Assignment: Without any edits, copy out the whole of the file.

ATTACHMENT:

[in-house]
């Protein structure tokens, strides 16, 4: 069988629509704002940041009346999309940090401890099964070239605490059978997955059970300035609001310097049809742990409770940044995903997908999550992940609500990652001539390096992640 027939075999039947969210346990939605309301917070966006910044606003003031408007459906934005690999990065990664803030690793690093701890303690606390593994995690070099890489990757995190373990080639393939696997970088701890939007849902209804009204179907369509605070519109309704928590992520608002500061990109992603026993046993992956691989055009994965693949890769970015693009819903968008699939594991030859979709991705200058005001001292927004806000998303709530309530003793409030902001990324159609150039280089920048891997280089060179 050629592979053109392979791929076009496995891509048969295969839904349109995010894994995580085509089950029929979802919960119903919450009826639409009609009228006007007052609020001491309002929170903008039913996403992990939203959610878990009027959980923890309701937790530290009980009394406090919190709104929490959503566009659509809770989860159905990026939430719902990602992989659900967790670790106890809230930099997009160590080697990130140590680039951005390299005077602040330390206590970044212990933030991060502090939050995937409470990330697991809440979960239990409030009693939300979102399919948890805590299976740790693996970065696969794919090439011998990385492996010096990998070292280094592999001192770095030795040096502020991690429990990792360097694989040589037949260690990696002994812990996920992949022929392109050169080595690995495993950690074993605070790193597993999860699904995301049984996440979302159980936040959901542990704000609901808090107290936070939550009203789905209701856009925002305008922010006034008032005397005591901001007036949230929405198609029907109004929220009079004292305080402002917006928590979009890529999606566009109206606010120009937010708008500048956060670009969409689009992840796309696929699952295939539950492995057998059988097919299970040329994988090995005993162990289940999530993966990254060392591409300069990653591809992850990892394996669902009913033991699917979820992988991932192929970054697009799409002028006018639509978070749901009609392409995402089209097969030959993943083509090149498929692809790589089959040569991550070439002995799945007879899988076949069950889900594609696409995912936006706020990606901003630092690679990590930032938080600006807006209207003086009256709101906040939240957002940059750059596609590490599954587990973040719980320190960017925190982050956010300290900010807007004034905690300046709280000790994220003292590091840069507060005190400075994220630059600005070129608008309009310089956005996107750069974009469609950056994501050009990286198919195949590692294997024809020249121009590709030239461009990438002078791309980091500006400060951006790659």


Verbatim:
[in-house]
């Protein structure tokens, strides 16, 4: 069988629509704002940041009346999309940090401890099964070239605490059978997955059970300035609001310097049809742990409770940044995903997908999550992940609500990652001539390096992640 027939075999039947969210346990939605309301917070966006910044606003003031408007459906934005690999990065990664803030690793690093701890303690606390593994995690070099890489990757995190373990080639393939696997970088701890939007849902209804009204179907369509605070519109309704928590992520608002500061990109992603026993046993992956691989055009994965693949890769970015693009819903968008699939594991030859979709991705200058005001001292927004806000998303709530309530003793409030902001990324159609150039280089920048891997280089060179 050629592979053109392979791929076009496995891509048969295969839904349109995010894994995580085509089950029929979802919960119903919450009826639409009609009228006007007052609020001491309002929170903008039913996403992990939203959610878990009027959980923890309701937790530290009980009394406090919190709104929490959503566009659509809770989860159905990026939430719902990602992989659900967790670790106890809230930099997009160590080697990130140590680039951005390299005077602040330390206590970044212990933030991060502090939050995937409470990330697991809440979960239990409030009693939300979102399919948890805590299976740790693996970065696969794919090439011998990385492996010096990998070292280094592999001192770095030795040096502020991690429990990792360097694989040589037949260690990696002994812990996920992949022929392109050169080595690995495993950690074993605070790193597993999860699904995301049984996440979302159980936040959901542990704000609901808090107290936070939550009203789905209701856009925002305008922010006034008032005397005591901001007036949230929405198609029907109004929220009079004292305080402002917006928590979009890529999606566009109206606010120009937010708008500048956060670009969409689009992840796309696929699952295939539950492995057998059988097919299970040329994988090995005993162990289940999530993966990254060392591409300069990653591809992850990892394996669902009913033991699917979820992988991932192929970054697009799409002028006018639509978070749901009609392409995402089209097969030959993943083509090149498929692809790589089959040569991550070439002995799945007879899988076949069950889900594609696409995912936006706020990606901003630092690679990590930032938080600006807006209207003086009256709101906040939240957002940059750059596609590490599954587990973040719980320190960017925190982050956010300290900010807007004034905690300046709280000790994220003292590091840069507060005190400075994220630059600005070129608008309009310089956005996107750069974009469609950056994501050009990286198919195949590692294997024809020249121009590709030239461009990438002078791309980091500006400060951006790659």